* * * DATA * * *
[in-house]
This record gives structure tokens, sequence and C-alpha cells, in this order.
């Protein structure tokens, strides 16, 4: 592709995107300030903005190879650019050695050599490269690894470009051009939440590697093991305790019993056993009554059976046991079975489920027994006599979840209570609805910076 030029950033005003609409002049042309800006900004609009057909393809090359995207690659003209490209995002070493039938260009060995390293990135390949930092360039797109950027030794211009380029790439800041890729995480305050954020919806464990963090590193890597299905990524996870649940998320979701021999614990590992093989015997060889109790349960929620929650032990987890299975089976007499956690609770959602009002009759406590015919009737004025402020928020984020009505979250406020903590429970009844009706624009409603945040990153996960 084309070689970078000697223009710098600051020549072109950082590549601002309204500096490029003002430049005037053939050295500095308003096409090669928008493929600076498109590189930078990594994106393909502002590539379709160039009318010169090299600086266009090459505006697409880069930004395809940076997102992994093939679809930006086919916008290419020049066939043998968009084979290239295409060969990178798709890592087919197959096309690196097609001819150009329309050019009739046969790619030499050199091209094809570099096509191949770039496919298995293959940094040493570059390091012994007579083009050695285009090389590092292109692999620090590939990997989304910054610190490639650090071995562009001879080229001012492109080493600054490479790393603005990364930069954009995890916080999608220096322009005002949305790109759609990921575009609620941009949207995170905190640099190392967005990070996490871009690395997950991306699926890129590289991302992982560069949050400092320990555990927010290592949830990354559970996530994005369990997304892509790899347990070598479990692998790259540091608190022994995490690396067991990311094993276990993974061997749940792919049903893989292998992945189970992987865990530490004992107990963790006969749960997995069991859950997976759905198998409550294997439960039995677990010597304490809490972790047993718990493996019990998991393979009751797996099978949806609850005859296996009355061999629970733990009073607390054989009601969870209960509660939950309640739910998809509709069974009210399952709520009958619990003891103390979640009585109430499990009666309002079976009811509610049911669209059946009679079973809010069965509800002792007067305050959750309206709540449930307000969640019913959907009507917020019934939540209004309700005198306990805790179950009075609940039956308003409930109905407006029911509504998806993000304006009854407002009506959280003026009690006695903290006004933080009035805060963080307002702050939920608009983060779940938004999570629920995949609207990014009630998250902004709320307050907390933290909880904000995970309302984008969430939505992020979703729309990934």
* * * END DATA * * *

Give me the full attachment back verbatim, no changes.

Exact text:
[in-house]
This record gives structure tokens, sequence and C-alpha cells, in this order.
């Protein structure tokens, strides 16, 4: 592709995107300030903005190879650019050695050599490269690894470009051009939440590697093991305790019993056993009554059976046991079975489920027994006599979840209570609805910076 030029950033005003609409002049042309800006900004609009057909393809090359995207690659003209490209995002070493039938260009060995390293990135390949930092360039797109950027030794211009380029790439800041890729995480305050954020919806464990963090590193890597299905990524996870649940998320979701021999614990590992093989015997060889109790349960929620929650032990987890299975089976007499956690609770959602009002009759406590015919009737004025402020928020984020009505979250406020903590429970009844009706624009409603945040990153996960 084309070689970078000697223009710098600051020549072109950082590549601002309204500096490029003002430049005037053939050295500095308003096409090669928008493929600076498109590189930078990594994106393909502002590539379709160039009318010169090299600086266009090459505006697409880069930004395809940076997102992994093939679809930006086919916008290419020049066939043998968009084979290239295409060969990178798709890592087919197959096309690196097609001819150009329309050019009739046969790619030499050199091209094809570099096509191949770039496919298995293959940094040493570059390091012994007579083009050695285009090389590092292109692999620090590939990997989304910054610190490639650090071995562009001879080229001012492109080493600054490479790393603005990364930069954009995890916080999608220096322009005002949305790109759609990921575009609620941009949207995170905190640099190392967005990070996490871009690395997950991306699926890129590289991302992982560069949050400092320990555990927010290592949830990354559970996530994005369990997304892509790899347990070598479990692998790259540091608190022994995490690396067991990311094993276990993974061997749940792919049903893989292998992945189970992987865990530490004992107990963790006969749960997995069991859950997976759905198998409550294997439960039995677990010597304490809490972790047993718990493996019990998991393979009751797996099978949806609850005859296996009355061999629970733990009073607390054989009601969870209960509660939950309640739910998809509709069974009210399952709520009958619990003891103390979640009585109430499990009666309002079976009811509610049911669209059946009679079973809010069965509800002792007067305050959750309206709540449930307000969640019913959907009507917020019934939540209004309700005198306990805790179950009075609940039956308003409930109905407006029911509504998806993000304006009854407002009506959280003026009690006695903290006004933080009035805060963080307002702050939920608009983060779940938004999570629920995949609207990014009630998250902004709320307050907390933290909880904000995970309302984008969430939505992020979703729309990934």